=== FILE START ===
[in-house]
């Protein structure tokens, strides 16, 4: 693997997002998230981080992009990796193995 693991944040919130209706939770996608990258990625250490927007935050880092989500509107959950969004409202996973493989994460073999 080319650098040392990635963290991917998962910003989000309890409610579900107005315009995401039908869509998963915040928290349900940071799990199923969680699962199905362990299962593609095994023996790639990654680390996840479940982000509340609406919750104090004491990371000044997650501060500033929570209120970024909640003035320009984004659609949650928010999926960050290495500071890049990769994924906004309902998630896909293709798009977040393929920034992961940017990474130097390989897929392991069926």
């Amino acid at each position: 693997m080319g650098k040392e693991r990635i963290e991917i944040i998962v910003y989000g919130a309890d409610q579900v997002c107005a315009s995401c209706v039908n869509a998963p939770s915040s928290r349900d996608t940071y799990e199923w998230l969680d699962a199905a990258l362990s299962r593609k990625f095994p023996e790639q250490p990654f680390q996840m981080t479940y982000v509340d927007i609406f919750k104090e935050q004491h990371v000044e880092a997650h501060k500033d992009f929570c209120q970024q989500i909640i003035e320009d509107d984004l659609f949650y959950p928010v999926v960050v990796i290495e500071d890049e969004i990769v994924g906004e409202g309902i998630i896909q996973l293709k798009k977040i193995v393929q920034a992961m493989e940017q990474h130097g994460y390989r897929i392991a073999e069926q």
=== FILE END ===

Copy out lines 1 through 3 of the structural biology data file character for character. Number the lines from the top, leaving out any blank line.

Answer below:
[in-house]
């Protein structure tokens, strides 16, 4: 693997997002998230981080992009990796193995 693991944040919130209706939770996608990258990625250490927007935050880092989500509107959950969004409202996973493989994460073999 080319650098040392990635963290991917998962910003989000309890409610579900107005315009995401039908869509998963915040928290349900940071799990199923969680699962199905362990299962593609095994023996790639990654680390996840479940982000509340609406919750104090004491990371000044997650501060500033929570209120970024909640003035320009984004659609949650928010999926960050290495500071890049990769994924906004309902998630896909293709798009977040393929920034992961940017990474130097390989897929392991069926």
């Amino acid at each position: 693997m080319g650098k040392e693991r990635i963290e991917i944040i998962v910003y989000g919130a309890d409610q579900v997002c107005a315009s995401c209706v039908n869509a998963p939770s915040s928290r349900d996608t940071y799990e199923w998230l969680d699962a199905a990258l362990s299962r593609k990625f095994p023996e790639q250490p990654f680390q996840m981080t479940y982000v509340d927007i609406f919750k104090e935050q004491h990371v000044e880092a997650h501060k500033d992009f929570c209120q970024q989500i909640i003035e320009d509107d984004l659609f949650y959950p928010v999926v960050v990796i290495e500071d890049e969004i990769v994924g906004e409202g309902i998630i896909q996973l293709k798009k977040i193995v393929q920034a992961m493989e940017q990474h130097g994460y390989r897929i392991a073999e069926q």